Wednesday looked to be an even better day for sailing, according to the status board.
The Small Craft Warning was replaced by Small Craft Advisory, with winds in the 12-22mph range.
Great Day to Sail, proclaimed the dry eraser board.
Our adventurous plans were to sail to North Nest Key, where we would anchor and have a picnic lunch and snorkel before returning triumphantly home. 
Me looking all adventurous in my #FindAdventure hat!
Of course, you have to find North Nest Key...
From a distance I simultaneously saw one extremely large key, then two separate, then one large again and finally something which resembled a plate of stone crab claws, but I was pretty hungry by then.
It was decided that we would figure it out, the closer we got to the island.
Great thought except that, due to that pesky keel thing and the shallow water depth, we were also instructed to crank the keel all the way up – so as not to RIP the bottom off the boat...or at least drag the keel in the sand making a terrible scraping sound.
So I have heard...

We were all feeling quite professional as our boat cut through the deep blue water, avoiding the mysterious metal pipe and the shallows near Porjoe Key. We ooo-ed and aaww-ed as we saw the water flow from deep blue to emerald to sea foam green. We laughed at inappropriate jokes regarding the grapes we ate as a snack. Our friend Angie took the tiller and did a spectacular job steering us towards the elusive end of North Nest Key.
See that green land mass? not North Nest Key. See that very faint suggestion of land further out? That's North Nest Key!
this does not do the water color justice

As we reached the point where we should either turn towards North Nest to anchor, the wind – being windy and all – took that Small Craft Advisory to heart and began to blow harder. Rob took over the tiller and as a group we decided to turn around and head home. Which at this point was the tallest radio tower on Key Largo.
Turning a sailboat is not the simple task one would think. You, know, with that wind and all. Because of the wind speed, we needed to turn into the wind and 'come about'. This requires gathering enough speed to keep the boat moving through the wind as the mainsail swings to the opposite side. At that point, and ONLY at that point do you pull the jib around.
I know this.
I do it often.

And this is where I lose my amazing BoomVang points.

By pulling the jib over too soon, the wind pushes the front of the boat back where it just came from and the boat loses all momentum requiring yet another run to gather speed and 'come about' again.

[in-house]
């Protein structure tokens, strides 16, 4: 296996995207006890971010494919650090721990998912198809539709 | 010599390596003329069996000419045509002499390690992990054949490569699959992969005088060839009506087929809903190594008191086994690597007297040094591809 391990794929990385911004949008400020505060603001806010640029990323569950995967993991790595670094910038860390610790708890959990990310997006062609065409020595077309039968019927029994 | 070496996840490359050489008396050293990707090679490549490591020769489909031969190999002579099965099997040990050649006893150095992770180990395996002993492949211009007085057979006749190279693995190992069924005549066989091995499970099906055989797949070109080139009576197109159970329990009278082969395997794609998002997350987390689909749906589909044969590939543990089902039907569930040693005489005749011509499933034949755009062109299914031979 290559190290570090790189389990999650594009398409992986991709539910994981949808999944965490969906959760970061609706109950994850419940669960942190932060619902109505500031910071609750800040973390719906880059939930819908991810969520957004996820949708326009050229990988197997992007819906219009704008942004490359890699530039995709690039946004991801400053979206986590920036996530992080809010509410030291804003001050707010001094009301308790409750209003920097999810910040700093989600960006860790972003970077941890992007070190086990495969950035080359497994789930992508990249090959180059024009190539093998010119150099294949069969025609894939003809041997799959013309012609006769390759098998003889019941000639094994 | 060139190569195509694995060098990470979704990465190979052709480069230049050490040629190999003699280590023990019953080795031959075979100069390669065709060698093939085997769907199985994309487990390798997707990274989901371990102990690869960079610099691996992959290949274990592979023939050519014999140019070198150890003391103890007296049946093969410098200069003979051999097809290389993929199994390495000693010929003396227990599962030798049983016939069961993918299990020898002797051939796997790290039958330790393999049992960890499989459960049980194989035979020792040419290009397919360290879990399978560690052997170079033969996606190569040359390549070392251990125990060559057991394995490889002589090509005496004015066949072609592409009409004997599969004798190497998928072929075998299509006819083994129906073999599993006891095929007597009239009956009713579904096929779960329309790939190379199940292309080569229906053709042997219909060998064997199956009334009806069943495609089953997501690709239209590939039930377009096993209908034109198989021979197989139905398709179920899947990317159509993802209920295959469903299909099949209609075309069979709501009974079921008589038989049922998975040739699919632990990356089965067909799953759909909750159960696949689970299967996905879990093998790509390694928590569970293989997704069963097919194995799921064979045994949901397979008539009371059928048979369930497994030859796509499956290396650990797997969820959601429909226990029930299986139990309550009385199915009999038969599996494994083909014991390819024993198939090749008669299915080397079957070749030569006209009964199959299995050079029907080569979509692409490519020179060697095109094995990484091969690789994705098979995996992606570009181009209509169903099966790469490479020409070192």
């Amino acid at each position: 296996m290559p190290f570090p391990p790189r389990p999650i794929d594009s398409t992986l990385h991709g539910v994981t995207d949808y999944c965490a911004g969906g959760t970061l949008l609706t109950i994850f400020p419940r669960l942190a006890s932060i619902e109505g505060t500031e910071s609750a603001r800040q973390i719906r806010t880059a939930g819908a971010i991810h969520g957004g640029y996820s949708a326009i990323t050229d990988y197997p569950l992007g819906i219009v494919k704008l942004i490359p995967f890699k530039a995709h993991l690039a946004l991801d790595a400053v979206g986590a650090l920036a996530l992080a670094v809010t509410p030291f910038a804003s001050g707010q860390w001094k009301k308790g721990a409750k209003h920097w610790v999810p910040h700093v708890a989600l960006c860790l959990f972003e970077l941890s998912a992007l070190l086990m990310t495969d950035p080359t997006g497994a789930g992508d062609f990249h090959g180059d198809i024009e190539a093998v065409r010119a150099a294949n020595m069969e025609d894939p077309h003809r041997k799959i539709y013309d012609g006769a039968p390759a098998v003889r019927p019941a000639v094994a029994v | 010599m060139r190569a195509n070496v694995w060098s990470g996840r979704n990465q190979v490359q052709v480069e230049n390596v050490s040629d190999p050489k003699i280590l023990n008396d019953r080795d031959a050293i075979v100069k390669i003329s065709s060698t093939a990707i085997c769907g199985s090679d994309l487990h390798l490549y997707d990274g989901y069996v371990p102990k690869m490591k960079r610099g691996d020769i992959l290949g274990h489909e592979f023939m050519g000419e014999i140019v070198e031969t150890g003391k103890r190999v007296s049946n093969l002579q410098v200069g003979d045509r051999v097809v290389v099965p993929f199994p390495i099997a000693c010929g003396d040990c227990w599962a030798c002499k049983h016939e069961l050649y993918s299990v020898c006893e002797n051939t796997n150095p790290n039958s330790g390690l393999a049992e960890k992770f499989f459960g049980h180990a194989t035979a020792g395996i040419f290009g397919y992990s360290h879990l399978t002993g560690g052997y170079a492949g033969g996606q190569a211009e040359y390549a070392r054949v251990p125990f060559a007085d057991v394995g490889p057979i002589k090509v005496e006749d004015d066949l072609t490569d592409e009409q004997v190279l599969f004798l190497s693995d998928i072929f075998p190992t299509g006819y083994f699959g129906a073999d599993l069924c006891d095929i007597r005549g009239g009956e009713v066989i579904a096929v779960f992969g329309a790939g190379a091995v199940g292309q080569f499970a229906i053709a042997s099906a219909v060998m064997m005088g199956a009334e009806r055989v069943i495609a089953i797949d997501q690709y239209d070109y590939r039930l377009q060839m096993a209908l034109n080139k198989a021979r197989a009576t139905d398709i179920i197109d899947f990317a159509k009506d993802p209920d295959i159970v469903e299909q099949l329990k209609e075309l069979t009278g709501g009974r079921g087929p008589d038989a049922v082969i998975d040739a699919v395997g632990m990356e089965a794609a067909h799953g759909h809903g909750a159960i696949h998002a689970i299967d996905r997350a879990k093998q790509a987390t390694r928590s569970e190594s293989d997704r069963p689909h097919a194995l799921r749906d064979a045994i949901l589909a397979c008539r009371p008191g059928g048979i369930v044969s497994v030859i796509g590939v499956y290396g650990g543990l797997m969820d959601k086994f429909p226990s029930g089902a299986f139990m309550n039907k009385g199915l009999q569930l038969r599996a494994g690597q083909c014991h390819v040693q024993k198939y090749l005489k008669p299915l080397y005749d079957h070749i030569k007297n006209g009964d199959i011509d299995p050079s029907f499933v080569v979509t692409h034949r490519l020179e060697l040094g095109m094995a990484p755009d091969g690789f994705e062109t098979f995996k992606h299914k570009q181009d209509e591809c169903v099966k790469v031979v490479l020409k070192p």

I will let you figure out what I did...

Anyway...after a successful second attempt we began our journey home. Angie, Mike and I acted as human ballast and moved forward and aft to help keep things in balance as the wind blew slightly harder, the waves rolled a little less gently, the water glittered a whole lot more spectacularly and those of us in the front of the boat were splashed consistently.
Rob swears he did not do it on purpose, that he was really just trying to not slide into the shallows around Nest Key. (This is when a keel is super helpful to keep the boat from sliding as the wind moves it along. Our keel was safely cranked to avoid the shallows. You know, after making that delightful, momentary, scraping noise I talked about earlier.)
'I'll get ya that shawk, head, tail, the whole damn fish....'

It was an exhilarating trip home. A trip that was rewarded as we prepared to dock between the pilings – Mike at the bow stood ready to maneuver the bow as Rob swung the boat around and essentially parallel parked at the dock – when he shouted 'MANATEE!'
Angie and I threw our ballast to the opposite side of the boat just in time to see the graceful rounded shape of a manatee glide from under our boat and out to the sound, lifting it's snout from the water to give us a welcome home snort.
Our 'we didn't die and Laura didn't puke' drinks!

We ate our picnic under the Tiki Hut.
There was much discussion of our days at sea.
Mike and Angie earned their very own sailing logs.
And Rob and I felt even more certain that we could disprove the old saying – "it is easier to make friends of sailors than sailors of friends". 

The following video is not mine. It is the 2012 video winner by WoodSong Duo for the Key Lime Sailing Club contest and features a song about the club. I heard this song and saw this video numerous times before our trip but the first time I heard it after coming home from our trip did I realize what a truly amazing place Key Lime is and what a truly wonderful time we had. It is absolutely a place we will be returning too.

Come back Wednesday for more of our adventures in the Florida Keys!!


  1. What a wonderful adventure. Thanks for bringing us there with you, Laura!

  2. It sounded like quite the adventure. I was on a small sailboat exactly once. My son was in a summer program in high school where he learned to sail. He loved it. To my surprise, he never pursued it as an adult, because (this was the teacher's observation) he took to it so naturally. On the other hand, just listening to the ocean gets me seasick. It's too bad, considering I was born several hundred feet from the Atlantic Ocean. Alana

    1. Oh boy! I feel for you. I have motion sickness issues also, but mostly when sitting still. As long as I have a job on the boat and we are moving I am pretty good.

  3. On the off chance that the sail appears to be defenseless to this treatment, check it again once your boat speed has developed. The clear breeze will now be more noteworthy and the sail may require some modification.